In a pioneering move, offshore wind firm Ørsted has initiated the use of autonomous large-scale drones to transport cargo to its wind turbines. This makes Ørsted the first company in the offshore wind sector to adopt such a measure.
The drones, which are being trialled in the UK, have a weight of 58kg and a wingspan of 2.6 metres, enabling them to carry cargo weighing up to 68kg. By using these drones for deliveries to the Hornsea 1 wind farm, Ørsted aims to cut costs, enhance operational efficiency, and improve safety. A significant benefit is that turbines no longer need to be halted during cargo deliveries. Moreover, the drones help mitigate risks for onsite personnel, reduce carbon emissions by lessening ship journeys, and contribute to minimising climate change impacts.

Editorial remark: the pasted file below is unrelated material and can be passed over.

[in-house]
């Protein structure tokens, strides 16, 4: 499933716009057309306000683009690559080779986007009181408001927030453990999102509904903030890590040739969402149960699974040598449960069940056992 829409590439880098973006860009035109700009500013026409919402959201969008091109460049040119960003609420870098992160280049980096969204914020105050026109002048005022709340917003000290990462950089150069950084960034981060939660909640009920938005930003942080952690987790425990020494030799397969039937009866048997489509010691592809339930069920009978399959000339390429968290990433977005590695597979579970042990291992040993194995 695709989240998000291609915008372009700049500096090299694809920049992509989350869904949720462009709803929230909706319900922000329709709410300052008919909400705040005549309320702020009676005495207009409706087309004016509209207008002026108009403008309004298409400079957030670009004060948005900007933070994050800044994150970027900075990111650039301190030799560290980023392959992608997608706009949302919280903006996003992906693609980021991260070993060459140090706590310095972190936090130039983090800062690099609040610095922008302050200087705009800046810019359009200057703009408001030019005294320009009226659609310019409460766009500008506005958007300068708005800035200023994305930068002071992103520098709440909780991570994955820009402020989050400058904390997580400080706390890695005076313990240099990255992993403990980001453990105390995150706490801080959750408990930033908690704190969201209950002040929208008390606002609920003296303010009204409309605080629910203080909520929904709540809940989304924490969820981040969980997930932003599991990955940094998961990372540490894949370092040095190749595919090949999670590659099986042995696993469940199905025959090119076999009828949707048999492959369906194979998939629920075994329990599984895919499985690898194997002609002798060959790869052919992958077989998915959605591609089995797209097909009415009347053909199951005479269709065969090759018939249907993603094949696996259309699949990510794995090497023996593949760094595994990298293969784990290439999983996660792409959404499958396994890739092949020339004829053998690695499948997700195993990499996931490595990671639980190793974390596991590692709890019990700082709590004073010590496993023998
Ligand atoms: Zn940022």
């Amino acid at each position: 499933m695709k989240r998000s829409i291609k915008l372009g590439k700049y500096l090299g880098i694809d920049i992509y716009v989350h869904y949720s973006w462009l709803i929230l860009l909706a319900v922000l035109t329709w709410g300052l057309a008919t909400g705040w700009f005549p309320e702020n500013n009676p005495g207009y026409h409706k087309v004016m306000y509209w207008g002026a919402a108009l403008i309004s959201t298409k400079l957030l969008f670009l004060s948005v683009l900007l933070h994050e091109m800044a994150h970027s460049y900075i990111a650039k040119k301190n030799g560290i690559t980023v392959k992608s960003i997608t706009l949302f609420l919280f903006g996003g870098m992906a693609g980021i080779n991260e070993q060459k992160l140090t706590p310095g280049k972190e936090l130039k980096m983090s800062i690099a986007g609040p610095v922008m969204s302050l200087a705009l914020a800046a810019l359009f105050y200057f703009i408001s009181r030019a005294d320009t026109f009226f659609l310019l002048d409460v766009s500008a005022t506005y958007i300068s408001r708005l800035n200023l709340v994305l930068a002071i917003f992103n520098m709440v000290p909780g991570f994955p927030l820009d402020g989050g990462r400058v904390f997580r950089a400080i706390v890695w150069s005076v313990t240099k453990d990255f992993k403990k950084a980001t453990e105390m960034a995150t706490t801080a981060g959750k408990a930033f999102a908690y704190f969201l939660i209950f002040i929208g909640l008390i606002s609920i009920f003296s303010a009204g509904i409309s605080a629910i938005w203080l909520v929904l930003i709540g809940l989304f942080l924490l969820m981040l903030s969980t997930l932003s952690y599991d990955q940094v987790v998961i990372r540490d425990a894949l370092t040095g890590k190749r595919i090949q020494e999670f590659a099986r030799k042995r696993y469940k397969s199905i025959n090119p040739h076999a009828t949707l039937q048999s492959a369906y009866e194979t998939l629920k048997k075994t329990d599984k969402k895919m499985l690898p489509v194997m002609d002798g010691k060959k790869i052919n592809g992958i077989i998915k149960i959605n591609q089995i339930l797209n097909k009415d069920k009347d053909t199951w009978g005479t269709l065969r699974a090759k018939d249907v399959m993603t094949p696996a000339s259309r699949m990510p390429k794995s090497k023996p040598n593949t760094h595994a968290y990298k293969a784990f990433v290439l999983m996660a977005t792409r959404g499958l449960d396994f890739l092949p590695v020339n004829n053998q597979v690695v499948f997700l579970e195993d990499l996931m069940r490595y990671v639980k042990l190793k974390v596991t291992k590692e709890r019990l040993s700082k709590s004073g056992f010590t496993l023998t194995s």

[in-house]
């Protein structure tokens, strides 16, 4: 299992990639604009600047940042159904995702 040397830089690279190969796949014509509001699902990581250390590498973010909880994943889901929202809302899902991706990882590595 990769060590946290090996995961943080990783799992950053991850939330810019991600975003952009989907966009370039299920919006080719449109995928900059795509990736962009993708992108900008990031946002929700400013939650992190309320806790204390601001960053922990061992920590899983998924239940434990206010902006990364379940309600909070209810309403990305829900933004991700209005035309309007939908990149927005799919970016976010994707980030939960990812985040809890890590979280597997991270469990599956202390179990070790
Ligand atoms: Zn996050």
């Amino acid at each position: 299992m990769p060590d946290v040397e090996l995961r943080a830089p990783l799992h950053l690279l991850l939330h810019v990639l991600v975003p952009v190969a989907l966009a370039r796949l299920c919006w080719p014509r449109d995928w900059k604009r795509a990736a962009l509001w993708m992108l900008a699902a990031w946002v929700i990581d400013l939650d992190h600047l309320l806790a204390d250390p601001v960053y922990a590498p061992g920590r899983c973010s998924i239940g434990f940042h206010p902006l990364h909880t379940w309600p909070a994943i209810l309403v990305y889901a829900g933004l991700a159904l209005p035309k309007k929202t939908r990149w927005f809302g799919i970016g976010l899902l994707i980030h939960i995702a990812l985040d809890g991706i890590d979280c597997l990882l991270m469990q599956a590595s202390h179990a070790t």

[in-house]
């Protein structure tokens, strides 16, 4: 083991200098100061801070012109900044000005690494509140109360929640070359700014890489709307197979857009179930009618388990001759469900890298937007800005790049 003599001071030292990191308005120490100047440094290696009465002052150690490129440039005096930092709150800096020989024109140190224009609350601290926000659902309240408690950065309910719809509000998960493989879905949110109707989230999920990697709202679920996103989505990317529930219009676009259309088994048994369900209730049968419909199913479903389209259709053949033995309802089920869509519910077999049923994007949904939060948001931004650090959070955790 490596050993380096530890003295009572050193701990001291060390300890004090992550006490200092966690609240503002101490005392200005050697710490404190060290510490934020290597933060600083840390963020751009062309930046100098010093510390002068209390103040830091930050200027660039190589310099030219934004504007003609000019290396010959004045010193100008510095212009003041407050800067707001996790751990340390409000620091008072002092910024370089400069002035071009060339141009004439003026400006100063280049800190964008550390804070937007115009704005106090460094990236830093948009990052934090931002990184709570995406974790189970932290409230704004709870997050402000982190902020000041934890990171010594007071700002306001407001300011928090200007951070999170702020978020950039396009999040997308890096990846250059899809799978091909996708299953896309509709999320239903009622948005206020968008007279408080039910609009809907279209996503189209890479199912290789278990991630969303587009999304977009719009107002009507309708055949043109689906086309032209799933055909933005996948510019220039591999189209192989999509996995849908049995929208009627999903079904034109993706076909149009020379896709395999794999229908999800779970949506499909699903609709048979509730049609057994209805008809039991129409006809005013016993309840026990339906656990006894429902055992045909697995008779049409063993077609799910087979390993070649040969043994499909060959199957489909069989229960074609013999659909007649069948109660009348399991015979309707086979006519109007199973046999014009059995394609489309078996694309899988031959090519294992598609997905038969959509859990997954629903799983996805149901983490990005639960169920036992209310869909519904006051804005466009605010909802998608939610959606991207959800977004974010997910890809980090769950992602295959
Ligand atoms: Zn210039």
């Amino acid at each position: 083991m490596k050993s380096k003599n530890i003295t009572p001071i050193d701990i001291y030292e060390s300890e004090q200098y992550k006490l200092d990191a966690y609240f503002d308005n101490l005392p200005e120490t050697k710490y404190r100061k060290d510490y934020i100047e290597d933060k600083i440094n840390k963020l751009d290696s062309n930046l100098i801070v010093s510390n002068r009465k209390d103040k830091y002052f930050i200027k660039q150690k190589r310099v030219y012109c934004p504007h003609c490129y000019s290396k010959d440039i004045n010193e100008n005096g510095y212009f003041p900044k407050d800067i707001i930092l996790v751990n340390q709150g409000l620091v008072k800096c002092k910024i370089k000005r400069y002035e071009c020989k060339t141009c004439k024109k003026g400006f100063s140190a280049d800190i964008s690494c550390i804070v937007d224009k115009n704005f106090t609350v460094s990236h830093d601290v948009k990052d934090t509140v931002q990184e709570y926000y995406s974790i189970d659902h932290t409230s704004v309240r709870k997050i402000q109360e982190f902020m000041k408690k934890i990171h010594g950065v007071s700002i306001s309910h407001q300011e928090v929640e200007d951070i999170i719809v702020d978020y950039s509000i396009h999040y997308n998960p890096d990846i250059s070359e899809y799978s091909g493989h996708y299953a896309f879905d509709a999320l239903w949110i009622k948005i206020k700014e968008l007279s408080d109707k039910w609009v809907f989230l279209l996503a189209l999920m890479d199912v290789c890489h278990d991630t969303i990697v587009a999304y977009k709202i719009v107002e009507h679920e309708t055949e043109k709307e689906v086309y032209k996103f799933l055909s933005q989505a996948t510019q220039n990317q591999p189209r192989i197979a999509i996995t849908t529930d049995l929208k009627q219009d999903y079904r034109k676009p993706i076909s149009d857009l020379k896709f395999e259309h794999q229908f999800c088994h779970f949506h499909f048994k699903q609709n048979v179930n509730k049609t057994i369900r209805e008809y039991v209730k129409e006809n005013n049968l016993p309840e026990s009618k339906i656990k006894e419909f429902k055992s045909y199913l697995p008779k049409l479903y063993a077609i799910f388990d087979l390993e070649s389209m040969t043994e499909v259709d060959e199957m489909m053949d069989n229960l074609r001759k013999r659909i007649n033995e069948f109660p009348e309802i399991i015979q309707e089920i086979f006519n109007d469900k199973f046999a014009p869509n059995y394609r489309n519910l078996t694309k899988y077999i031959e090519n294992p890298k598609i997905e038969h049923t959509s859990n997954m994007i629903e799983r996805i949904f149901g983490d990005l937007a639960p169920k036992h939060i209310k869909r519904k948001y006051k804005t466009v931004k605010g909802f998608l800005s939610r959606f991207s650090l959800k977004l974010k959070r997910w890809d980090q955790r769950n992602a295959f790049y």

Instead of new infrastructure, these drones will be managed from the already present crew transfer vessels (CTVs) and Service Operating Vessels (SOVs).
While Ørsted has previously utilised smaller drones for lighter loads, the recent deployment marks a shift towards a broader scale application. The company is also on the lookout for partnerships with top drone cargo operators and service providers to expand the supply chain within the UK.
Mikkel Haugaard Windolf, who oversees the project for Ørsted’s offshore logistics team, commented on the initiative, emphasizing Ørsted's aim to drive innovation in the offshore wind sector that focuses on safety, efficiency, and cost-effectiveness. He also expressed confidence in the UK's potential to be the frontrunner in commercialising drone cargo delivery systems for offshore wind farms.